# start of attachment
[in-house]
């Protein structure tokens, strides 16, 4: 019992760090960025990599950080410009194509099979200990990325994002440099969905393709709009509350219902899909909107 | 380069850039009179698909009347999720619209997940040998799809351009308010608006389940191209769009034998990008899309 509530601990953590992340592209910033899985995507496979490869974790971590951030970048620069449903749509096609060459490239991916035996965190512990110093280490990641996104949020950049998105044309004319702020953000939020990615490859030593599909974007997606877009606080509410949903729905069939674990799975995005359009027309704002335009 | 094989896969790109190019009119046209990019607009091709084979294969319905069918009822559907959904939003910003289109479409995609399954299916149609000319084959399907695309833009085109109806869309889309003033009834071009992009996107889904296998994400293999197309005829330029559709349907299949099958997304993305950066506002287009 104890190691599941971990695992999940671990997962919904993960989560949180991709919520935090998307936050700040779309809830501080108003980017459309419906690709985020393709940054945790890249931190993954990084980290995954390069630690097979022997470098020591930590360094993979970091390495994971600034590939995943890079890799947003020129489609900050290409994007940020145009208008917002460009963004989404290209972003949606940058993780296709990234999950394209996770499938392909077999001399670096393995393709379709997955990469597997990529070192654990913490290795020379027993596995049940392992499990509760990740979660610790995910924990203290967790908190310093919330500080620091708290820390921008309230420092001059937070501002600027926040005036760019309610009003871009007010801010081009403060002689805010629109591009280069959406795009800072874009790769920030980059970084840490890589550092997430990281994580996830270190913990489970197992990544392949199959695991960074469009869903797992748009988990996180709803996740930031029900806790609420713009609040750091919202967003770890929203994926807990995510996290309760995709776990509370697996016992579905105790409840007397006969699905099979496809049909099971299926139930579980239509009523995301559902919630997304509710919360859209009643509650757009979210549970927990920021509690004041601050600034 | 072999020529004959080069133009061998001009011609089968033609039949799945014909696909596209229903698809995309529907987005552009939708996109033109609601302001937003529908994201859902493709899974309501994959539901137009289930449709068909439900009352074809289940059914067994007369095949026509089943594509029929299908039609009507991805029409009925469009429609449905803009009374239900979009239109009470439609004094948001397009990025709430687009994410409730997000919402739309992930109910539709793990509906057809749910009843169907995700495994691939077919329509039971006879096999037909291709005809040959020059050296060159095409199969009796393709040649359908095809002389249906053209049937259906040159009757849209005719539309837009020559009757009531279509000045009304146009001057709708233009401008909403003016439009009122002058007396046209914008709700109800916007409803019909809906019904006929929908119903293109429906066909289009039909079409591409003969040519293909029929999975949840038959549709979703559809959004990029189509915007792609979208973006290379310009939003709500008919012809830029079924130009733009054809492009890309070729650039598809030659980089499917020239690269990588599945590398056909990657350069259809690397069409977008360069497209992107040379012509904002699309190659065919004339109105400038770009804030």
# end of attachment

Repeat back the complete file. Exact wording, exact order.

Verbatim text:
[in-house]
């Protein structure tokens, strides 16, 4: 019992760090960025990599950080410009194509099979200990990325994002440099969905393709709009509350219902899909909107 | 380069850039009179698909009347999720619209997940040998799809351009308010608006389940191209769009034998990008899309 509530601990953590992340592209910033899985995507496979490869974790971590951030970048620069449903749509096609060459490239991916035996965190512990110093280490990641996104949020950049998105044309004319702020953000939020990615490859030593599909974007997606877009606080509410949903729905069939674990799975995005359009027309704002335009 | 094989896969790109190019009119046209990019607009091709084979294969319905069918009822559907959904939003910003289109479409995609399954299916149609000319084959399907695309833009085109109806869309889309003033009834071009992009996107889904296998994400293999197309005829330029559709349907299949099958997304993305950066506002287009 104890190691599941971990695992999940671990997962919904993960989560949180991709919520935090998307936050700040779309809830501080108003980017459309419906690709985020393709940054945790890249931190993954990084980290995954390069630690097979022997470098020591930590360094993979970091390495994971600034590939995943890079890799947003020129489609900050290409994007940020145009208008917002460009963004989404290209972003949606940058993780296709990234999950394209996770499938392909077999001399670096393995393709379709997955990469597997990529070192654990913490290795020379027993596995049940392992499990509760990740979660610790995910924990203290967790908190310093919330500080620091708290820390921008309230420092001059937070501002600027926040005036760019309610009003871009007010801010081009403060002689805010629109591009280069959406795009800072874009790769920030980059970084840490890589550092997430990281994580996830270190913990489970197992990544392949199959695991960074469009869903797992748009988990996180709803996740930031029900806790609420713009609040750091919202967003770890929203994926807990995510996290309760995709776990509370697996016992579905105790409840007397006969699905099979496809049909099971299926139930579980239509009523995301559902919630997304509710919360859209009643509650757009979210549970927990920021509690004041601050600034 | 072999020529004959080069133009061998001009011609089968033609039949799945014909696909596209229903698809995309529907987005552009939708996109033109609601302001937003529908994201859902493709899974309501994959539901137009289930449709068909439900009352074809289940059914067994007369095949026509089943594509029929299908039609009507991805029409009925469009429609449905803009009374239900979009239109009470439609004094948001397009990025709430687009994410409730997000919402739309992930109910539709793990509906057809749910009843169907995700495994691939077919329509039971006879096999037909291709005809040959020059050296060159095409199969009796393709040649359908095809002389249906053209049937259906040159009757849209005719539309837009020559009757009531279509000045009304146009001057709708233009401008909403003016439009009122002058007396046209914008709700109800916007409803019909809906019904006929929908119903293109429906066909289009039909079409591409003969040519293909029929999975949840038959549709979703559809959004990029189509915007792609979208973006290379310009939003709500008919012809830029079924130009733009054809492009890309070729650039598809030659980089499917020239690269990588599945590398056909990657350069259809690397069409977008360069497209992107040379012509904002699309190659065919004339109105400038770009804030």